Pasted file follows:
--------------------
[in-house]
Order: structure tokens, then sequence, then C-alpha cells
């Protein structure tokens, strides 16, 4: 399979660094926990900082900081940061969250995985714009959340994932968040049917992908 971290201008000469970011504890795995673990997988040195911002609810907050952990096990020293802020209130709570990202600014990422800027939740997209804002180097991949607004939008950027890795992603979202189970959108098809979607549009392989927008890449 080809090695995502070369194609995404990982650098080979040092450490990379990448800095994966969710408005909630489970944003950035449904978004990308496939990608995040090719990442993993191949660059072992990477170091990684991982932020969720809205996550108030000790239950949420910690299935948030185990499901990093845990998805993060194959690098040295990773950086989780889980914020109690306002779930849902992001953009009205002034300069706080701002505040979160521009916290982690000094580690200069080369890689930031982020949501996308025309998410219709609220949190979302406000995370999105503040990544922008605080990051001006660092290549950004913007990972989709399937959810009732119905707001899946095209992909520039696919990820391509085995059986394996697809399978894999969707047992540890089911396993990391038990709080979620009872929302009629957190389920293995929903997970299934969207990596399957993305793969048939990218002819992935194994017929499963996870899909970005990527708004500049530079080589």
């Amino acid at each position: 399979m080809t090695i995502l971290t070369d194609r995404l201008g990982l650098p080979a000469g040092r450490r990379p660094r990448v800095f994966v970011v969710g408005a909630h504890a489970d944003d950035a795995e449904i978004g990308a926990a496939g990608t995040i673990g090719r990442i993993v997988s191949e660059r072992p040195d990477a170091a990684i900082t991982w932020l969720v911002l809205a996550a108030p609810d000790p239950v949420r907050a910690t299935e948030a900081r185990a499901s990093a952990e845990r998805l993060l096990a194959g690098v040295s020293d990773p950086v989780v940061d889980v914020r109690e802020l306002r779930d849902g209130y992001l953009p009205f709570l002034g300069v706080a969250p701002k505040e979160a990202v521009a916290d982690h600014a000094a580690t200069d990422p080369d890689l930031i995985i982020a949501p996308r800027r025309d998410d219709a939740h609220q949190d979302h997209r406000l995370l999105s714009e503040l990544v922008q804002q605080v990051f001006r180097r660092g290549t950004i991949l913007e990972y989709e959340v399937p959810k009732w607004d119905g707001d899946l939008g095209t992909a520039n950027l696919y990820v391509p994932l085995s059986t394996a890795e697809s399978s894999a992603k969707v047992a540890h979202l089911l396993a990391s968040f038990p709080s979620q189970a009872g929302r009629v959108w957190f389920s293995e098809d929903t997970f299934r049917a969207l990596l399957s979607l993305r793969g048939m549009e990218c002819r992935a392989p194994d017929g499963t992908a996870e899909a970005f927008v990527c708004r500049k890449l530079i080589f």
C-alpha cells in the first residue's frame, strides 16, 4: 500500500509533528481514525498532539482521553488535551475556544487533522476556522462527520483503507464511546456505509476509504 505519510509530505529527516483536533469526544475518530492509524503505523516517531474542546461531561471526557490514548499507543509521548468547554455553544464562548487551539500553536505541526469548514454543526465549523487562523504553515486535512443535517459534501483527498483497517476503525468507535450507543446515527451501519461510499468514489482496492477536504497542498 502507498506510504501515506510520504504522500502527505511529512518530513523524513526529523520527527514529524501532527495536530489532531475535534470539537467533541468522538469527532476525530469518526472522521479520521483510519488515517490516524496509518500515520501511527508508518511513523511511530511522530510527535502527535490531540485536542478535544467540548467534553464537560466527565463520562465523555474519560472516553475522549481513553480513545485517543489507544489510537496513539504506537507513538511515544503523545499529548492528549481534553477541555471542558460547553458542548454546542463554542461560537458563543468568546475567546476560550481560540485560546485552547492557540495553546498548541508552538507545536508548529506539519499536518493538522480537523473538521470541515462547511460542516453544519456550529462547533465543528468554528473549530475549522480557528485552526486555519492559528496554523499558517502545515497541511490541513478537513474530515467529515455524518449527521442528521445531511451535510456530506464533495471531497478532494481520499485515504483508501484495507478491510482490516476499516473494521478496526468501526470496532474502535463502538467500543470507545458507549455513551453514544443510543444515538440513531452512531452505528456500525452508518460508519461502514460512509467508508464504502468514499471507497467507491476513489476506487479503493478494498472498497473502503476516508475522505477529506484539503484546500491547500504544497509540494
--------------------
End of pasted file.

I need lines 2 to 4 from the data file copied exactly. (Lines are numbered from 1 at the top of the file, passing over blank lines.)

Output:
Order: structure tokens, then sequence, then C-alpha cells
């Protein structure tokens, strides 16, 4: 399979660094926990900082900081940061969250995985714009959340994932968040049917992908 971290201008000469970011504890795995673990997988040195911002609810907050952990096990020293802020209130709570990202600014990422800027939740997209804002180097991949607004939008950027890795992603979202189970959108098809979607549009392989927008890449 080809090695995502070369194609995404990982650098080979040092450490990379990448800095994966969710408005909630489970944003950035449904978004990308496939990608995040090719990442993993191949660059072992990477170091990684991982932020969720809205996550108030000790239950949420910690299935948030185990499901990093845990998805993060194959690098040295990773950086989780889980914020109690306002779930849902992001953009009205002034300069706080701002505040979160521009916290982690000094580690200069080369890689930031982020949501996308025309998410219709609220949190979302406000995370999105503040990544922008605080990051001006660092290549950004913007990972989709399937959810009732119905707001899946095209992909520039696919990820391509085995059986394996697809399978894999969707047992540890089911396993990391038990709080979620009872929302009629957190389920293995929903997970299934969207990596399957993305793969048939990218002819992935194994017929499963996870899909970005990527708004500049530079080589």
């Amino acid at each position: 399979m080809t090695i995502l971290t070369d194609r995404l201008g990982l650098p080979a000469g040092r450490r990379p660094r990448v800095f994966v970011v969710g408005a909630h504890a489970d944003d950035a795995e449904i978004g990308a926990a496939g990608t995040i673990g090719r990442i993993v997988s191949e660059r072992p040195d990477a170091a990684i900082t991982w932020l969720v911002l809205a996550a108030p609810d000790p239950v949420r907050a910690t299935e948030a900081r185990a499901s990093a952990e845990r998805l993060l096990a194959g690098v040295s020293d990773p950086v989780v940061d889980v914020r109690e802020l306002r779930d849902g209130y992001l953009p009205f709570l002034g300069v706080a969250p701002k505040e979160a990202v521009a916290d982690h600014a000094a580690t200069d990422p080369d890689l930031i995985i982020a949501p996308r800027r025309d998410d219709a939740h609220q949190d979302h997209r406000l995370l999105s714009e503040l990544v922008q804002q605080v990051f001006r180097r660092g290549t950004i991949l913007e990972y989709e959340v399937p959810k009732w607004d119905g707001d899946l939008g095209t992909a520039n950027l696919y990820v391509p994932l085995s059986t394996a890795e697809s399978s894999a992603k969707v047992a540890h979202l089911l396993a990391s968040f038990p709080s979620q189970a009872g929302r009629v959108w957190f389920s293995e098809d929903t997970f299934r049917a969207l990596l399957s979607l993305r793969g048939m549009e990218c002819r992935a392989p194994d017929g499963t992908a996870e899909a970005f927008v990527c708004r500049k890449l530079i080589f």